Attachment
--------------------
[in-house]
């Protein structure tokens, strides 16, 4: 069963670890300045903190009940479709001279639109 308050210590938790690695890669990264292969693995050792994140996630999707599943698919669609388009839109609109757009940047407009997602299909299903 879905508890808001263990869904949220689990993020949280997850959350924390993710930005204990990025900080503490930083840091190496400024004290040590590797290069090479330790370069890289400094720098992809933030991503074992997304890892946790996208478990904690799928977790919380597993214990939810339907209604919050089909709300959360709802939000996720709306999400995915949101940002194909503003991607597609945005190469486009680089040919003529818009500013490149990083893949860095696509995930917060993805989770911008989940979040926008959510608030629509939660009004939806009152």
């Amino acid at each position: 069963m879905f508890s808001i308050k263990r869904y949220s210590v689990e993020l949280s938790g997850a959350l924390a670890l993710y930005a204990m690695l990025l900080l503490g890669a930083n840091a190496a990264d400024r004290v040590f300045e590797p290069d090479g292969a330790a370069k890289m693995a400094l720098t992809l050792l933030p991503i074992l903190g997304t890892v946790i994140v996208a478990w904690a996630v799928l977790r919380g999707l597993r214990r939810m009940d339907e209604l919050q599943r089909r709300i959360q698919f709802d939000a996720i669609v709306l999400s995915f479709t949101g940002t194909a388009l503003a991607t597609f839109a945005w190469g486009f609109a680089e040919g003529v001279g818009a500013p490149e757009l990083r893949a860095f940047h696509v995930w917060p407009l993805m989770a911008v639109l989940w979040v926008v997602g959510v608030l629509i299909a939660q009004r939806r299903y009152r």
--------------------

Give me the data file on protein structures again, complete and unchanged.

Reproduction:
[in-house]
């Protein structure tokens, strides 16, 4: 069963670890300045903190009940479709001279639109 308050210590938790690695890669990264292969693995050792994140996630999707599943698919669609388009839109609109757009940047407009997602299909299903 879905508890808001263990869904949220689990993020949280997850959350924390993710930005204990990025900080503490930083840091190496400024004290040590590797290069090479330790370069890289400094720098992809933030991503074992997304890892946790996208478990904690799928977790919380597993214990939810339907209604919050089909709300959360709802939000996720709306999400995915949101940002194909503003991607597609945005190469486009680089040919003529818009500013490149990083893949860095696509995930917060993805989770911008989940979040926008959510608030629509939660009004939806009152």
């Amino acid at each position: 069963m879905f508890s808001i308050k263990r869904y949220s210590v689990e993020l949280s938790g997850a959350l924390a670890l993710y930005a204990m690695l990025l900080l503490g890669a930083n840091a190496a990264d400024r004290v040590f300045e590797p290069d090479g292969a330790a370069k890289m693995a400094l720098t992809l050792l933030p991503i074992l903190g997304t890892v946790i994140v996208a478990w904690a996630v799928l977790r919380g999707l597993r214990r939810m009940d339907e209604l919050q599943r089909r709300i959360q698919f709802d939000a996720i669609v709306l999400s995915f479709t949101g940002t194909a388009l503003a991607t597609f839109a945005w190469g486009f609109a680089e040919g003529v001279g818009a500013p490149e757009l990083r893949a860095f940047h696509v995930w917060p407009l993805m989770a911008v639109l989940w979040v926008v997602g959510v608030l629509i299909a939660q009004r939806r299903y009152r």